Familiar and interesting  Words: Choose stories with familiar and interesting objects such as farm/zoo animals and stories that contain the everyday routines , activities and experiences (eg going to the park/shops)  that are recognisable to your child.

Interactive parts: books that have lift-a-flaps or textured materials for your toddler to feel help make the book more interesting. Be careful though as some children can get distracted by moving bits and actually attend less to the story.

Sturdy Books: Use books  made of materials that your child can play and read over and over without tearing or ruining them. Board books (with strong cardboard pages), fabric, or plastic books are all excellent choices for babies and toddlers.

 For Pre-schoolers a suitable book might have:

Interesting pictures: that relate closely to the text

A sequence of actions: so you can talk about what is happening in the story with your child

More detailed plot: This might extend their knowledge or introduce an event that is outside of their experience

Surprise: something usual might happen which gives opportunities to talk about why or how something happened

A problem that needs to be solved: This can lead to discussion of how the problem was solved  and why it worked (or not) and you can talk aobut other possible solutions.

Rhyme and rhythm:  Encourage your child to listen to sounds in words and to predict words by using rhyming patterns eg one two three four, I saw teddy knocking on the ….(door)

What funding is available to access private speech therapy services?

What funding is available to access private speech therapy services?

What can I claim back for private speech therapy services?

Private speech pathology services incur a fee. The fee charged will vary depending on the practice and the type of services needed.

 Private Health Funds

You can claim rebates for speech pathology services from you private health fund depending on your level of cover  and the rebates offered by that provider. Contact your own health fund for information regarding your entitlements. If you are eligible for rebates, check that the therapist is a registered provider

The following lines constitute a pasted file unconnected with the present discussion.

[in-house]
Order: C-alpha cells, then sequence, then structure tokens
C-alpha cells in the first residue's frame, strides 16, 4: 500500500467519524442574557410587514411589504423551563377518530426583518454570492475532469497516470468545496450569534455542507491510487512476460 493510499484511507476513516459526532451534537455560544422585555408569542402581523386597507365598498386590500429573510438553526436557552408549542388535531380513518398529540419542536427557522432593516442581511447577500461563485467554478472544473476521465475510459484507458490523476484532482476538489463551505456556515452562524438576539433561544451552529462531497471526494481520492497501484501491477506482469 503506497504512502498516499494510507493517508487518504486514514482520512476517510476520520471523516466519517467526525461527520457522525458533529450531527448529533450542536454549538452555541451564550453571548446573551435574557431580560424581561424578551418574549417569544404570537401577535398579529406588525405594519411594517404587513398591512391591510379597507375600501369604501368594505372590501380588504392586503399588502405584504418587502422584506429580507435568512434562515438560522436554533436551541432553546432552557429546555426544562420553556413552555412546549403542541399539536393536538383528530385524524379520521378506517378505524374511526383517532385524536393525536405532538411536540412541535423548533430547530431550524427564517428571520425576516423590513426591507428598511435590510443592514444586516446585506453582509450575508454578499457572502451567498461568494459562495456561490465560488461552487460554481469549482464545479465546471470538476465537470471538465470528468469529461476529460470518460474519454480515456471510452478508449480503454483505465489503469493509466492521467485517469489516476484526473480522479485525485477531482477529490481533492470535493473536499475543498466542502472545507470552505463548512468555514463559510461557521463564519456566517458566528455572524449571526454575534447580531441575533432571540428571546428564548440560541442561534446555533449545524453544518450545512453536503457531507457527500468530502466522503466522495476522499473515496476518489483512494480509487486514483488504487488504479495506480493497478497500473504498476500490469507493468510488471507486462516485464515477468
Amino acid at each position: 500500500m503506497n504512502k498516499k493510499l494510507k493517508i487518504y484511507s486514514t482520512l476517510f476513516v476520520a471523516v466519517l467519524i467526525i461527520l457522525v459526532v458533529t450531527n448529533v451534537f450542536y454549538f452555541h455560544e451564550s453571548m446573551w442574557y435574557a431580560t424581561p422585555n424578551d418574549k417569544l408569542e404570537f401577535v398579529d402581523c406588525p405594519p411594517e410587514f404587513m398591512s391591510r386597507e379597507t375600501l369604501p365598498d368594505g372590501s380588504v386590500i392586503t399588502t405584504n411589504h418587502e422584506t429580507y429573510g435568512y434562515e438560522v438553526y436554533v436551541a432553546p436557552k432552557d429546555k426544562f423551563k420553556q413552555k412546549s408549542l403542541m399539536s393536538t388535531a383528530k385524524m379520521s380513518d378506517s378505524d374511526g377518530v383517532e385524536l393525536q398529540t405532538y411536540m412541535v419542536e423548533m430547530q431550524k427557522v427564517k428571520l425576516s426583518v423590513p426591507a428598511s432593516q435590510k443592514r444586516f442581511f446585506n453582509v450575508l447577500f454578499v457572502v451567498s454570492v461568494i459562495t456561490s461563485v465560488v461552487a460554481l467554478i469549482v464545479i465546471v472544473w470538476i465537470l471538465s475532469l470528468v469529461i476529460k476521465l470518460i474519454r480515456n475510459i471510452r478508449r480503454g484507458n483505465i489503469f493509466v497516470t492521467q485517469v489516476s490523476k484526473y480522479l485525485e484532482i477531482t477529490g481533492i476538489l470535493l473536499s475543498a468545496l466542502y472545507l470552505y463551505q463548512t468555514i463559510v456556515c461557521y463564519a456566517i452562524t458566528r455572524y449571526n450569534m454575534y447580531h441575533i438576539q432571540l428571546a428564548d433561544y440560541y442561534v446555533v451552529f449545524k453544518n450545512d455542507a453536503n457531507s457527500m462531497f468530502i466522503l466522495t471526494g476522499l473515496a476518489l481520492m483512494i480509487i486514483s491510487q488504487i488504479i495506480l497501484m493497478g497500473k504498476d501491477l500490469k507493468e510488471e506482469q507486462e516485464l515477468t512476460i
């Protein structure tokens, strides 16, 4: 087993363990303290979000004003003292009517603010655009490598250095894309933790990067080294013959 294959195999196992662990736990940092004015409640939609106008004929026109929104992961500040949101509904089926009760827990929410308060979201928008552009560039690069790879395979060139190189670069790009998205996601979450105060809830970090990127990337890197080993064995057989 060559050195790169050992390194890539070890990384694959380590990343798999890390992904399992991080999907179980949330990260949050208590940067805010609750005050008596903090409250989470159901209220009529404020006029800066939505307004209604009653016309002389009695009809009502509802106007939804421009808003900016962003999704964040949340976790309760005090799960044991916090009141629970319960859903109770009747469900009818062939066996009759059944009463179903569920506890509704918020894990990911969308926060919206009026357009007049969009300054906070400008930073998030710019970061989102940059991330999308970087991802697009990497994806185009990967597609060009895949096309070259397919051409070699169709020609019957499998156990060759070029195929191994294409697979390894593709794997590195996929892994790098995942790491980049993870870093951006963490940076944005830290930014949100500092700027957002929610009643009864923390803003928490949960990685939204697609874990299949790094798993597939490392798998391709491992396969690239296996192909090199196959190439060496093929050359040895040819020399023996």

Government Funding Initiatives

There are some government initiatives to assist parents with private practice costs, such as:

Chronic Disease Management (Medicare funding)                              

Children who have a chronic condition or require complex care that is managed by their GP may be eligible for rebates of  $52.95 for up to 5 sessions. Children need to be under the care of their GP and at least 2 other health care providers (eg. speech pathologist, occupational therapist, psychologist).

Follow-up Allied Health Services for People of Aboriginal or Torres Strait Islander Descent (Medicare Funding)

For up to 5 sessions each calendar year for people of Aboriginal and Torres Strait Islander Descent who have been referred by their GP.

Medicare items Under the Helping Children with Autism program

A referral (for children under 13 years) by a consultant paediatrician or psychiatrist is needed to access up to 4 diagnostic /assessment and 20 treatment services from a psychologist, speech pathologist, occupational therapist, audiologist, optometrist, orthoptist or physiotherapist .

Other funding schemes:

Helping Children with Autism Early Intervention (FaHCSIA funding)                                            

This is a government funding package for parents to access early intervention services for children with Autistic Spectrum Disorders (ASD). To be eligible, children need to have had a diagnosis of ASD between the ages of 0-6 years. The funding provides up to $12000 up until the child’s 7th birthday. A maximum of $6000 can be accessed per financial year. This funding can be used to access a range of services such as speech therapy, occupational therapy and psychology. It can also be used for purchasing approved resources/equipment that would assist in providing therapy.

Better Start for Children with a Disability (FaHCSIA funding)                                                        

This is also a government funding package for families to access services for children who have a specific diagnosis of:  Down syndrome, Cerebral palsy, Fragile X Syndrome, Prader Willi syndrome, Williams syndrome, Angelmen syndrome, Kabuki syndrome, Smith-Magenis syndrome, CHARGE syndrome, Cornelia de Lange syndrome, Cri du Chat syndrome, microcephaly, moderate or greater vision or hearing impairment.  The funding provides up to $12000 up until the child’s 7th birthday. A maximum of $6000 can be used per financial year. The funding can be used to access speech therapy, occupational therapy, physiotherapy and psychology, and for purchasing approved resources/equipment.

NB: There will be changes to the FaHCSIA funding over the course of the next 4 years transitioning to the National Disability Insurance Scheme, DisabilityCare Australia.

Tax Offset for Medical Expenses

You can claim a tax offset for eligible medical expenses you’ve paid for the year over a certain level (less any refunds from Medicare or a private health insurer) This amount is indexed each year.